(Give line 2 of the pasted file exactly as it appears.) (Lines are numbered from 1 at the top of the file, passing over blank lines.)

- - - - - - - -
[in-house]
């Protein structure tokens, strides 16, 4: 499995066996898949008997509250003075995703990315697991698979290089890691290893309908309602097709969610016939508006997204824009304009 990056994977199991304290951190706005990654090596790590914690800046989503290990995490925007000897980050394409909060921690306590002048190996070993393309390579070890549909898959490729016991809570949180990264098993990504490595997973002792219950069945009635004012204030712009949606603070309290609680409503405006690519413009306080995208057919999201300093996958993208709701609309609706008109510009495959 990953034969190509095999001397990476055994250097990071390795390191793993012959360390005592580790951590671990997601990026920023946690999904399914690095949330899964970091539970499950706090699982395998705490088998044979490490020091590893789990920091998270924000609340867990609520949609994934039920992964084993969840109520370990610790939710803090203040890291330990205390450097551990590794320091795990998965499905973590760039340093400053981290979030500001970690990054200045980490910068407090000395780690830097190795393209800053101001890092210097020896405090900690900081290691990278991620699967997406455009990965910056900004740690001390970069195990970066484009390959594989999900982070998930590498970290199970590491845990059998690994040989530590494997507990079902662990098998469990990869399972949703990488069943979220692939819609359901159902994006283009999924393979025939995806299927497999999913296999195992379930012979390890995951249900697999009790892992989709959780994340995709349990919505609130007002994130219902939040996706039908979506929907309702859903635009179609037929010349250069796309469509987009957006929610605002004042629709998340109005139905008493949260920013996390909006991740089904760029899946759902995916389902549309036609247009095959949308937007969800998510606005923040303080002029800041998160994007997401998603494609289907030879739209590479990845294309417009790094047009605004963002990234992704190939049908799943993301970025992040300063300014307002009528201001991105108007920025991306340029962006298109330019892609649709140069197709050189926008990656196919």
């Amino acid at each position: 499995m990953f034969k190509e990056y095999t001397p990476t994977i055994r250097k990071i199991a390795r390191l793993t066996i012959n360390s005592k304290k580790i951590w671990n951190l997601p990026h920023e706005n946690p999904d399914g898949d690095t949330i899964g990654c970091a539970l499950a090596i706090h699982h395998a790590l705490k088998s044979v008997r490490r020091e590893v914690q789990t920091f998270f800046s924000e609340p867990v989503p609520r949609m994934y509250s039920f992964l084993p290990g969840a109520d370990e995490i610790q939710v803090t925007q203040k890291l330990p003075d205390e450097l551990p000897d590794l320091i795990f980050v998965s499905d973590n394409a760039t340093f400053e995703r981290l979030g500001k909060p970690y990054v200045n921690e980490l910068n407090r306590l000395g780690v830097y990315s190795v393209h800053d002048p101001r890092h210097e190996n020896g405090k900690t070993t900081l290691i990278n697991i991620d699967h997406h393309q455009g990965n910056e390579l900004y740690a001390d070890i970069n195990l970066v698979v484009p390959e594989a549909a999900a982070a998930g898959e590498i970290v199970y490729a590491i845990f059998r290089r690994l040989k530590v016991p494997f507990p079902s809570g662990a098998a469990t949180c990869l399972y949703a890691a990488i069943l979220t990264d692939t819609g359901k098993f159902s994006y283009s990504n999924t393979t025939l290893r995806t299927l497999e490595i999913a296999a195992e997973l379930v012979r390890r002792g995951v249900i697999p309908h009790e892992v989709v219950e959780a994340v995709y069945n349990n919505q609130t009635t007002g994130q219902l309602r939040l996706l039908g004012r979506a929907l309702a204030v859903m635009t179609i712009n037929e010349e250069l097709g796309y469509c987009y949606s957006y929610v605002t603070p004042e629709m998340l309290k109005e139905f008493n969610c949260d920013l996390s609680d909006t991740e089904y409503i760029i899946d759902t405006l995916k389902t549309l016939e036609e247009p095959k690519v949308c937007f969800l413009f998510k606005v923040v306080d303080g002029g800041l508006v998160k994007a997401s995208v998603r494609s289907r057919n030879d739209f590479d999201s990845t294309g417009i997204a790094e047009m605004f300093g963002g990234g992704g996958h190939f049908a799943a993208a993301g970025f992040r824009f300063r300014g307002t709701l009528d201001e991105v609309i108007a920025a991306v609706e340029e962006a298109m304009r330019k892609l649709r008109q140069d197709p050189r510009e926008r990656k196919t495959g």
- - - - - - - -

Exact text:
């Protein structure tokens, strides 16, 4: 499995066996898949008997509250003075995703990315697991698979290089890691290893309908309602097709969610016939508006997204824009304009 990056994977199991304290951190706005990654090596790590914690800046989503290990995490925007000897980050394409909060921690306590002048190996070993393309390579070890549909898959490729016991809570949180990264098993990504490595997973002792219950069945009635004012204030712009949606603070309290609680409503405006690519413009306080995208057919999201300093996958993208709701609309609706008109510009495959 990953034969190509095999001397990476055994250097990071390795390191793993012959360390005592580790951590671990997601990026920023946690999904399914690095949330899964970091539970499950706090699982395998705490088998044979490490020091590893789990920091998270924000609340867990609520949609994934039920992964084993969840109520370990610790939710803090203040890291330990205390450097551990590794320091795990998965499905973590760039340093400053981290979030500001970690990054200045980490910068407090000395780690830097190795393209800053101001890092210097020896405090900690900081290691990278991620699967997406455009990965910056900004740690001390970069195990970066484009390959594989999900982070998930590498970290199970590491845990059998690994040989530590494997507990079902662990098998469990990869399972949703990488069943979220692939819609359901159902994006283009999924393979025939995806299927497999999913296999195992379930012979390890995951249900697999009790892992989709959780994340995709349990919505609130007002994130219902939040996706039908979506929907309702859903635009179609037929010349250069796309469509987009957006929610605002004042629709998340109005139905008493949260920013996390909006991740089904760029899946759902995916389902549309036609247009095959949308937007969800998510606005923040303080002029800041998160994007997401998603494609289907030879739209590479990845294309417009790094047009605004963002990234992704190939049908799943993301970025992040300063300014307002009528201001991105108007920025991306340029962006298109330019892609649709140069197709050189926008990656196919």